Dover Sole Meunière

 

Lately, I have been making a concerted effort to eat more fish. As you know, I am a bit reluctant when it comes to seafood. It’s probably in part, due to the mediocre fish we have here. Of course, landlocked Colorado doesn’t see much seafood to begin with, but even when I was in Houston, close to the Gulf of Mexico, I didn’t care for the fish there. They enjoy eating catfish and I have to say, catfish tastes like mud. It’s quite disgusting. I do miss the excellent fish and chips of Great Britain and even though many try to replicate the ubiquitous dish here, they don’t quite get it right.

Trace and the children, however don’t mind fish and I started thinking that I was being quite unfair. So I have literally pencilled in a day every week to make fish. This way I have time to research a recipe and have an idea of what do with said fish.

Since fish is a quick preparation dinner, I planned it for Monday night when my husband is at home and when we enjoy watching Monday Night Football together. When he’s home, I hate spending hours in the kitchen and this was a fairly quick supper.

I had planned on cod but the shop had these awesome, incredibly fresh Dover sole fillets. I cannot resist sole, that’s one fish I do like. It’s such a delicate, sweet, mild fish and needs very little attention.

The way I like Dover sole is just simply, sautéed in butter with a fresh squeeze of lemon or as the French call it Dover sole meunière. It needs no fancy dressing up and all the sweet, buttery taste comes out with some lemon and parsley which is the classic preparation of a meunière sauce. I sautéed the sole in clarified butter, which is liquid butter without the milk solids (thats why the photos don’t show brown butter) If you don’t want to use clarified butter, just use plain butter and brown it a bit. It’s insanely good. I have given the recipe for brown butter. I also, didn’t dredge my fish in flour. My children don’t like the floury layer so I just left it off. Less work that way!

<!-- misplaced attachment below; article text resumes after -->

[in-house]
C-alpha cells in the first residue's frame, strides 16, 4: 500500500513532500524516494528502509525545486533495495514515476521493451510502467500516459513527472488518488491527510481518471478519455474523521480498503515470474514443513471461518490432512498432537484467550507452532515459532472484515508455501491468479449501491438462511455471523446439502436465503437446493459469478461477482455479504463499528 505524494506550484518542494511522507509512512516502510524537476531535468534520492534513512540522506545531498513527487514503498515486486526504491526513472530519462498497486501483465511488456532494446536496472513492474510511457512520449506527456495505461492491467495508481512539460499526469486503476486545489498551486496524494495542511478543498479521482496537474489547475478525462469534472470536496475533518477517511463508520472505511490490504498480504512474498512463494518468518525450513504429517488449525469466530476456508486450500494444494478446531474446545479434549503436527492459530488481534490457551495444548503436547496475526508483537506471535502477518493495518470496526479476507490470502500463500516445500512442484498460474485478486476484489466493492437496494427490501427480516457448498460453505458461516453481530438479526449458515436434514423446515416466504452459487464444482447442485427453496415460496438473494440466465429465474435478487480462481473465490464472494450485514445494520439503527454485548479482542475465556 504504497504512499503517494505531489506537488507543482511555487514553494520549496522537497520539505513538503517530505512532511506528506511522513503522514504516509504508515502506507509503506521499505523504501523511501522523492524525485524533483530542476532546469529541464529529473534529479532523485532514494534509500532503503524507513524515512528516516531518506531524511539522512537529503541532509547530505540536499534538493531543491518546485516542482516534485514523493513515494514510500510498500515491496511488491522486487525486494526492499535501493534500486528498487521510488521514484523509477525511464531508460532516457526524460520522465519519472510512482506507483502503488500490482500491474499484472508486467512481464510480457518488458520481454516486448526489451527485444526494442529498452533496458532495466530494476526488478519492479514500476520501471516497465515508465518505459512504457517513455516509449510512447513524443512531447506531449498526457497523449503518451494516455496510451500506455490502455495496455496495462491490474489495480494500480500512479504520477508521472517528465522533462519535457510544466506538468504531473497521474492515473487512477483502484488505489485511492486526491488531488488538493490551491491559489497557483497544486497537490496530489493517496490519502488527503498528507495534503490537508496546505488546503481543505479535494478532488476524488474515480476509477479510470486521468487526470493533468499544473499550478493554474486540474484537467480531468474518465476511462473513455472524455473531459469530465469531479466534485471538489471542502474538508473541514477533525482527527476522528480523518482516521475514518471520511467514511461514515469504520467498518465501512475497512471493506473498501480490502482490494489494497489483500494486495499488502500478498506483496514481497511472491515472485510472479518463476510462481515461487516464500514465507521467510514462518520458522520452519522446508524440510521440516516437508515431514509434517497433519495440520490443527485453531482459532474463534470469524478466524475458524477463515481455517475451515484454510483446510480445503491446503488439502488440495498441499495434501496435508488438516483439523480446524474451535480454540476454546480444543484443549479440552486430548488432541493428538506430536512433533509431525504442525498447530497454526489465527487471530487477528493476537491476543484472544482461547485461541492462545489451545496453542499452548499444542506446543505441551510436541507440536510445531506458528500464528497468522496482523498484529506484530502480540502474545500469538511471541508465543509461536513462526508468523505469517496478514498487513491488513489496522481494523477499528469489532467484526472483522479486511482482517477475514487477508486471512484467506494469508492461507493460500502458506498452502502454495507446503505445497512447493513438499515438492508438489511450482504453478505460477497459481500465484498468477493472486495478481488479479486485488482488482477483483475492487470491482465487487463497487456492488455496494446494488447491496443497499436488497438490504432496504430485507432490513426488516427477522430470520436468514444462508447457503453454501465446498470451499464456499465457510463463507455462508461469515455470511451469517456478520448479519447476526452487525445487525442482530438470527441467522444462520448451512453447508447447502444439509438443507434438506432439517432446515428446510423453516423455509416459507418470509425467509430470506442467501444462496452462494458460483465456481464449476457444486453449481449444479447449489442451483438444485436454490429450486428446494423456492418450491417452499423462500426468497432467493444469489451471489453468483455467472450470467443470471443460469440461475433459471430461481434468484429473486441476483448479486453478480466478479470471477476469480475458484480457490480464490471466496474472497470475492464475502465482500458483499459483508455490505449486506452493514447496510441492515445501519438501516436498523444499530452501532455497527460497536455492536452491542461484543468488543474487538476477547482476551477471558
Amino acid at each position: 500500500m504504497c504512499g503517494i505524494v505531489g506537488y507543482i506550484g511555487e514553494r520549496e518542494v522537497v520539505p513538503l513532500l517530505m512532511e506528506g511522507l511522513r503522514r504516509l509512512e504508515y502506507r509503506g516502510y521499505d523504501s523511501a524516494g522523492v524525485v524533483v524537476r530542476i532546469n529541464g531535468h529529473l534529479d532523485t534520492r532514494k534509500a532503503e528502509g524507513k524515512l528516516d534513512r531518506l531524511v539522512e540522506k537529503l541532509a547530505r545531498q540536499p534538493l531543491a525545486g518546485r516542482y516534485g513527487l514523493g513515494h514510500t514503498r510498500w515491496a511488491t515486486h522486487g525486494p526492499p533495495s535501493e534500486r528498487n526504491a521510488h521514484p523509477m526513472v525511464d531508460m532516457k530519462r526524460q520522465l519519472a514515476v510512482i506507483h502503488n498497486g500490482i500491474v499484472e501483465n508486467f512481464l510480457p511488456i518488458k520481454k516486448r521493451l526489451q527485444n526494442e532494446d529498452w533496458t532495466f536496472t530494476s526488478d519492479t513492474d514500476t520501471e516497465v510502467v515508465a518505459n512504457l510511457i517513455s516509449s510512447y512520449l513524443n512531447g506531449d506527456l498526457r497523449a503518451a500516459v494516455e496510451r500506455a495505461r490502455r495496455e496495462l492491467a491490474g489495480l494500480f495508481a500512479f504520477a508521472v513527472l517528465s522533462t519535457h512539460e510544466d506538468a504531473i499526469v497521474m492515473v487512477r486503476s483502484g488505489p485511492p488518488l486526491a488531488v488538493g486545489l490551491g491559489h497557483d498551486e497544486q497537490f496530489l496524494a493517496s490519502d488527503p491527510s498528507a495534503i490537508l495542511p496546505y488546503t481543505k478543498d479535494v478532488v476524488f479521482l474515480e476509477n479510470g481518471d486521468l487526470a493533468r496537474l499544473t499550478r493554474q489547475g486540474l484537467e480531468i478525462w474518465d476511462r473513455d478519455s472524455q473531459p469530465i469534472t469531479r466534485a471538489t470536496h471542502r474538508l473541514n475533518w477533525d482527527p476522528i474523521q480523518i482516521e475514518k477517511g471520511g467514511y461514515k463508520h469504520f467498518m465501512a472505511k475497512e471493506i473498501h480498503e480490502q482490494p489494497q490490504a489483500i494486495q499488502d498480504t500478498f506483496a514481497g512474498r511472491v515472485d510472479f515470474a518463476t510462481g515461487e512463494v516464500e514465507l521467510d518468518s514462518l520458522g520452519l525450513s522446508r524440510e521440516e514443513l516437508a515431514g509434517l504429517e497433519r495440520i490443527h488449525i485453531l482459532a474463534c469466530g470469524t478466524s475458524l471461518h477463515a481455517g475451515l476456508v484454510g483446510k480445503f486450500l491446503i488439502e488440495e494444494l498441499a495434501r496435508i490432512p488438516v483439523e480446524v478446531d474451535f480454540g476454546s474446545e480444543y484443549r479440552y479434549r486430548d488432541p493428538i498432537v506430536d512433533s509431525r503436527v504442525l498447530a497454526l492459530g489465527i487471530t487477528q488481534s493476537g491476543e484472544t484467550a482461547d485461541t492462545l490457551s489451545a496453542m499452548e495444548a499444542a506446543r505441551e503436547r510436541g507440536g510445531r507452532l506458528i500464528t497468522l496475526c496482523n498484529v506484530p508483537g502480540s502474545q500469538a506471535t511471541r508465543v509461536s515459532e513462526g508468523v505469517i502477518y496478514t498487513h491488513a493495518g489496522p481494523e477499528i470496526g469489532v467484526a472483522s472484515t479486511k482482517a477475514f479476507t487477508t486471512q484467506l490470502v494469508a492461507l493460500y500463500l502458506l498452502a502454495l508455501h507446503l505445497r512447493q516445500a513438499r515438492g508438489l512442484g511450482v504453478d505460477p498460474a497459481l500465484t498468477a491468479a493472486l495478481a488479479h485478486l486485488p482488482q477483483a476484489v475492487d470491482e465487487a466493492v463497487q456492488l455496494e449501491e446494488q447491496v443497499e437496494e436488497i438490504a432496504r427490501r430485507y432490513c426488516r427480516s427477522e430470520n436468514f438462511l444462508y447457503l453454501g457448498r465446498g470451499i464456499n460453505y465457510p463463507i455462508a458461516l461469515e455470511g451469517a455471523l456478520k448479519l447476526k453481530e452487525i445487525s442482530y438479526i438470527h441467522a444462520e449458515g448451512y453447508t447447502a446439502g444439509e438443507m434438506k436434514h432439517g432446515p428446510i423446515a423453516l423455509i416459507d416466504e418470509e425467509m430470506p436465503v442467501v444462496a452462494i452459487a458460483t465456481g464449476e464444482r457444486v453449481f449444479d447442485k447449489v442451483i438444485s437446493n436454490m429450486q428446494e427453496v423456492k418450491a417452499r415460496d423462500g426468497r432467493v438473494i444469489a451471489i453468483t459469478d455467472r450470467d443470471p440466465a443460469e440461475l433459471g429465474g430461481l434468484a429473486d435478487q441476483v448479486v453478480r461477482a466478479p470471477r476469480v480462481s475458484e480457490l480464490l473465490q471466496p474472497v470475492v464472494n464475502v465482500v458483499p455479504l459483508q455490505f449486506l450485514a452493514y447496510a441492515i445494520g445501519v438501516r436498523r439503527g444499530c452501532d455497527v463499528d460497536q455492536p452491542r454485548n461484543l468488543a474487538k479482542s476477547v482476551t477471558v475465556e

I served it alongside some sweet potato fries and sautéed broccoli.

 

DOVER SOLE MEUNIÈRE

 

4 4oz Dover sole fillets (sole fillets tend to be very thin)

4 tablespoons butter

1 lemon

1 tablespoon minced parsley

salt and pepper

Clean and dry the fish fillets.
Season with salt and pepper
Heat a fry pan on medium heat.
Add the 2 tablespoons butter and wait till the foam subsides.
Drop in the fish fillets.
Let cook until the fish is turning opaque and edges are golden
It will only take 2 minutes or so if the fillets are thin. Add another minute if yours are thicker.
Flip over and finish cooking.
Remove from the pan onto a plate.
Add the remaining 2 tablespoons of butter, and let it turn brown, without burning.
Squeeze some lemon juice and add the parsley.
Spoon sauce over the fish fillets.
Serve with more lemon if desired.

This was a delicious fish dinner; very quick to put together. The sweet potato fries took the longest! All that chopping and slicing, but they were mighty tasty.

Hope you are all having a great weekend!

  1. I bought some fresh wild pacific dover sole yesterday which I had never had before. I made this last night and it turned out wonderfully. Both my daughters enjoyed immensely! Thank you for sharing it.